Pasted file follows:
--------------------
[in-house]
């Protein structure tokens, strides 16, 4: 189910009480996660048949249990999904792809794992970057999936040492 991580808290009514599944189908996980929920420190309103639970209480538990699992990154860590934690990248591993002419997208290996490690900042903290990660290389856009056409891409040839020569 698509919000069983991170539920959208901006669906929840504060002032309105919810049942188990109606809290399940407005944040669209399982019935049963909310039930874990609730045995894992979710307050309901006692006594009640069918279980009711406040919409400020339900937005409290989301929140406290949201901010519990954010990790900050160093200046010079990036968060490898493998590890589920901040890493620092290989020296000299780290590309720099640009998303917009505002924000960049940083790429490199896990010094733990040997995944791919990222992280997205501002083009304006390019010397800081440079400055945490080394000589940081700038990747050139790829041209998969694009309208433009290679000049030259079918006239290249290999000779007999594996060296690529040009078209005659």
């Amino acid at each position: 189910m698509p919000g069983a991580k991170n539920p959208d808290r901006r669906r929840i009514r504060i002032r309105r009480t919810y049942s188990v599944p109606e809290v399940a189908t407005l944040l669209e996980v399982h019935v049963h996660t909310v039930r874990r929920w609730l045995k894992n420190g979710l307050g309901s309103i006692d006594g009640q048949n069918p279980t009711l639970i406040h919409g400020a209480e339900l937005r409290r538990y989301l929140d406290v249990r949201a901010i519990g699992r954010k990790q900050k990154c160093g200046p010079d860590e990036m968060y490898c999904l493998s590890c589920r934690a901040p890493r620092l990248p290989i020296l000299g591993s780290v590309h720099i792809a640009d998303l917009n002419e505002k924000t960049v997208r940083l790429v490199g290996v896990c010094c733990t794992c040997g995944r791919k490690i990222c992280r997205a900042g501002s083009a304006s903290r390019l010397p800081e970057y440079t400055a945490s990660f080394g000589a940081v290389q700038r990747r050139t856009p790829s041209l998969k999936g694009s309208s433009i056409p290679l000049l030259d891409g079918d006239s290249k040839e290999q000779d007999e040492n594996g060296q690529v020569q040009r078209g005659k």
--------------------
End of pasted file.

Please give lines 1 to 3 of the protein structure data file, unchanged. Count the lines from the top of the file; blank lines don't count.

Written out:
[in-house]
């Protein structure tokens, strides 16, 4: 189910009480996660048949249990999904792809794992970057999936040492 991580808290009514599944189908996980929920420190309103639970209480538990699992990154860590934690990248591993002419997208290996490690900042903290990660290389856009056409891409040839020569 698509919000069983991170539920959208901006669906929840504060002032309105919810049942188990109606809290399940407005944040669209399982019935049963909310039930874990609730045995894992979710307050309901006692006594009640069918279980009711406040919409400020339900937005409290989301929140406290949201901010519990954010990790900050160093200046010079990036968060490898493998590890589920901040890493620092290989020296000299780290590309720099640009998303917009505002924000960049940083790429490199896990010094733990040997995944791919990222992280997205501002083009304006390019010397800081440079400055945490080394000589940081700038990747050139790829041209998969694009309208433009290679000049030259079918006239290249290999000779007999594996060296690529040009078209005659």
């Amino acid at each position: 189910m698509p919000g069983a991580k991170n539920p959208d808290r901006r669906r929840i009514r504060i002032r309105r009480t919810y049942s188990v599944p109606e809290v399940a189908t407005l944040l669209e996980v399982h019935v049963h996660t909310v039930r874990r929920w609730l045995k894992n420190g979710l307050g309901s309103i006692d006594g009640q048949n069918p279980t009711l639970i406040h919409g400020a209480e339900l937005r409290r538990y989301l929140d406290v249990r949201a901010i519990g699992r954010k990790q900050k990154c160093g200046p010079d860590e990036m968060y490898c999904l493998s590890c589920r934690a901040p890493r620092l990248p290989i020296l000299g591993s780290v590309h720099i792809a640009d998303l917009n002419e505002k924000t960049v997208r940083l790429v490199g290996v896990c010094c733990t794992c040997g995944r791919k490690i990222c992280r997205a900042g501002s083009a304006s903290r390019l010397p800081e970057y440079t400055a945490s990660f080394g000589a940081v290389q700038r990747r050139t856009p790829s041209l998969k999936g694009s309208s433009i056409p290679l000049l030259d891409g079918d006239s290249k040839e290999q000779d007999e040492n594996g060296q690529v020569q040009r078209g005659k």